Since , . Observe that is firmly nonexpansive, it is deduced from Lemma 2.2(ii) that
which implies that
Thus, we have
Consequently, we have
It turns out that
Since is bounded, so is . Since and , without loss of generality, we may assume that there is such that
Substituting (3.3) into (3.5), we have
Setting , we get the following inequality:
Now, we prove . For the purpose, we consider two cases.
Case 1: is eventually decreasing, i.e., there exists a sufficiently large positive integer such that holds for all . In this case, must be convergent, and from (3.7) it follows that
where M is a constant such that for all . Using condition (i) and (3.8), we have that
To verify that and , it suffices to show that and are bounded. In fact, it follows from Lemma 2.1(ii) that for all ,
These imply that and are bounded. It yields and , namely
From (3.1) we have
Noting that , are bounded and , , we get
For any , and is a subsequence of such that , then it follows from (3.10) that . Thus we have
On the other hand, from (3.9) we have
Since , are demiclosed at origin, from (3.11) and (3.12) we have that , i.e., .
Next, we turn to prove . For convenience, we set . Since S is firmly nonexpansive, it follows from Lemma 2.4 that
In view of the definition of , we have
From (3.4), (3.13) and (3.14), we have
where is a suitable constant. Clearly, from (3.15) we have
Thus, we assert that . In view of and S is demiclosed at origin, we get , i.e., . Consequently, . Furthermore, we have
From (3.7) we have
From condition (ii) and Lemma 2.3, we obtain .
Case 2: is not eventually decreasing, that is, we can find a positive integer such that . Now we define
It easy to see that is nonempty and satisfies . Let
It is clear that as (otherwise, is eventually decreasing). It is also clear that for all . Moreover, we prove that
In fact, if , then inequality (3.18) is trivial; if , from the definition of , there exists some such that , we deduce that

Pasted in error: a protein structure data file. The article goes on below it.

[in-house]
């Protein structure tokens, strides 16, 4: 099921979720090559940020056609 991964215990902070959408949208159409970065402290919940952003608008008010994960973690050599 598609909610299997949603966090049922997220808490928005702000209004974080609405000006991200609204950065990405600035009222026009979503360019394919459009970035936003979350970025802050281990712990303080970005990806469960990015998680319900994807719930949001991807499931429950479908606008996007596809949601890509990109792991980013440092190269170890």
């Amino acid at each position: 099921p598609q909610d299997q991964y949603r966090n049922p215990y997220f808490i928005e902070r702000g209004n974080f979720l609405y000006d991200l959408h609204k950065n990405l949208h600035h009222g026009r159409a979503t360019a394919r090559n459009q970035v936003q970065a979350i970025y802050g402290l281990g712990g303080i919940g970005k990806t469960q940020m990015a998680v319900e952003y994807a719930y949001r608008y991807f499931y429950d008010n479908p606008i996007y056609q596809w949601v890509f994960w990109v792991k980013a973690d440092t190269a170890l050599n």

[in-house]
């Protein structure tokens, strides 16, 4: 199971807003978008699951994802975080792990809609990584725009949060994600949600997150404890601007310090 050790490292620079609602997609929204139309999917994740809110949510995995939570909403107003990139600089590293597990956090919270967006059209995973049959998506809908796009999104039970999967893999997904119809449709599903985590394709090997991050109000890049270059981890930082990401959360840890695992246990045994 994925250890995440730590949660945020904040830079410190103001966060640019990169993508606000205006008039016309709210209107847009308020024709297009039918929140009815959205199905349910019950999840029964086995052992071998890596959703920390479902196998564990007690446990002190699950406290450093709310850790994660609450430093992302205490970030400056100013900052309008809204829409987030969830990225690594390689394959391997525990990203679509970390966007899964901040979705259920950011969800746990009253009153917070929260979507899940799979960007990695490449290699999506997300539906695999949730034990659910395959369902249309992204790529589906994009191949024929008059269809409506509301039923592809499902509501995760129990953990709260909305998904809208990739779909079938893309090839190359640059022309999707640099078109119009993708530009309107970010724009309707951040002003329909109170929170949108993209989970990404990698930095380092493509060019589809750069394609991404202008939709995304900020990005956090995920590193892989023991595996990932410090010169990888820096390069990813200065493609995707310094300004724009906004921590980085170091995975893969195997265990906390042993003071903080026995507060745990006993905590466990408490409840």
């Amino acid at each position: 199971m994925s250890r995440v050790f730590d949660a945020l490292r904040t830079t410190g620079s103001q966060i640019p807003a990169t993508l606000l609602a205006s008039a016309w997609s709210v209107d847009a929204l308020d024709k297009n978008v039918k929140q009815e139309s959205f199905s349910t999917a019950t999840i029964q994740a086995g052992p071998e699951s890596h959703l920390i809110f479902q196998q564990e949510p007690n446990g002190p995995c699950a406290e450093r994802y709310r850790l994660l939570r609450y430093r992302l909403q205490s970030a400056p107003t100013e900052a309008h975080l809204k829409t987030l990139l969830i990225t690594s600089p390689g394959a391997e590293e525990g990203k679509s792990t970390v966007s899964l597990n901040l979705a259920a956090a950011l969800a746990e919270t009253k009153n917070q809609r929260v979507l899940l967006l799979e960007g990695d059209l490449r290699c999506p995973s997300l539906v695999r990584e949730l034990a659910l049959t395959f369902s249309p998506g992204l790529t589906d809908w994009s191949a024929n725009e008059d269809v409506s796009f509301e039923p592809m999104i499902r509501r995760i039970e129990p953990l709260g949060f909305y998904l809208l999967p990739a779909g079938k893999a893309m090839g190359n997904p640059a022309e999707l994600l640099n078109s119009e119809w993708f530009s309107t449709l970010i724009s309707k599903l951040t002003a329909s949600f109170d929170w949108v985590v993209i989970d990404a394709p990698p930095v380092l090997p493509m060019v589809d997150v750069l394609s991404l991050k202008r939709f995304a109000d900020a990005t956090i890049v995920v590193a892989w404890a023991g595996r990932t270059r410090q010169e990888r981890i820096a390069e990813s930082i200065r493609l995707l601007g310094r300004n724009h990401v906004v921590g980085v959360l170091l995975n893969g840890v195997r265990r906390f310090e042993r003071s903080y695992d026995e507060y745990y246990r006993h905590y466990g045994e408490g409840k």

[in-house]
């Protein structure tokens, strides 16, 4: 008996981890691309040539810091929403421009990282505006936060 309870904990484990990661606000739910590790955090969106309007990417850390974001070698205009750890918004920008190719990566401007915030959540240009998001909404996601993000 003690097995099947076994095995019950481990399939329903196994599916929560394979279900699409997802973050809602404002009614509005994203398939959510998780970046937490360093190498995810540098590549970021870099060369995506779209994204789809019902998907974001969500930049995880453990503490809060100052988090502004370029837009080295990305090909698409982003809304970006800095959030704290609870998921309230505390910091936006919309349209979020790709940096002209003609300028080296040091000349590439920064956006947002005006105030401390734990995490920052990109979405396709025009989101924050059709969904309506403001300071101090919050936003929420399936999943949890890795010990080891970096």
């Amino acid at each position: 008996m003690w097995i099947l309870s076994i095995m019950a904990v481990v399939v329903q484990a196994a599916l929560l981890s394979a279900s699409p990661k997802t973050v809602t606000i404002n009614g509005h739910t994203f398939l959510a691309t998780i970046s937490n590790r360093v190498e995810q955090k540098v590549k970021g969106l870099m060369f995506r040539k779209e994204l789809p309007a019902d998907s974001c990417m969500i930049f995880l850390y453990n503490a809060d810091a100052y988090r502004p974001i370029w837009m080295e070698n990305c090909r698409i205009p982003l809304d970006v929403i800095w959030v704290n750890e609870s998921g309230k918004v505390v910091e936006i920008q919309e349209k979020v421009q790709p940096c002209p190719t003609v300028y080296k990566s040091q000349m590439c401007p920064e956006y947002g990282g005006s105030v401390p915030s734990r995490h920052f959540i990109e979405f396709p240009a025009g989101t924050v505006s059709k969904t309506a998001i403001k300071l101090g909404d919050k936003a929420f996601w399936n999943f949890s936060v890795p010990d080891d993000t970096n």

and inequality (3.18) holds again. Since for all , it follows from (3.8) that
Noting that and are both bounded, we get
By the same argument to the proof in case 1, we have and
On the other hand, noting again, we have from (3.14) and (3.16) that
Letting , we get
From (3.19) and (3.21), we have
Furthermore, we can deduce that
Since , it follows from (3.7) that
Combining (3.23), (3.24) and (3.25), we have
and hence , which together with (3.22) implies that
Noting inequality (3.18), this shows that , that is, . This completes the proof of Theorem 3.1. □
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This study was supported by the Scientific Research Fund of Sichuan Provincial Education Department (13ZA0199), the Scientific Research Fund of Sichuan Provincial Department of Science and Technology (2012JYZ011) and the Scientific Research Project of Yibin University (No. 2013YY06) and partially supported by the National Natural Science Foundation of China (Grant No. 11361070).
The authors declare that they have no competing interests.
All the authors contributed equally to the writing of the present article. They also read and approved final manuscript.
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Tang, J., Chang, Ss. Strong convergence theorem of two-step iterative algorithm for split feasibility problems. J Inequal Appl 2014, 280 (2014). https://doi.org/10.1186/1029-242X-2014-280
- split feasibility problem
- two-step iterative algorithm
- strong convergence
- bounded linear operator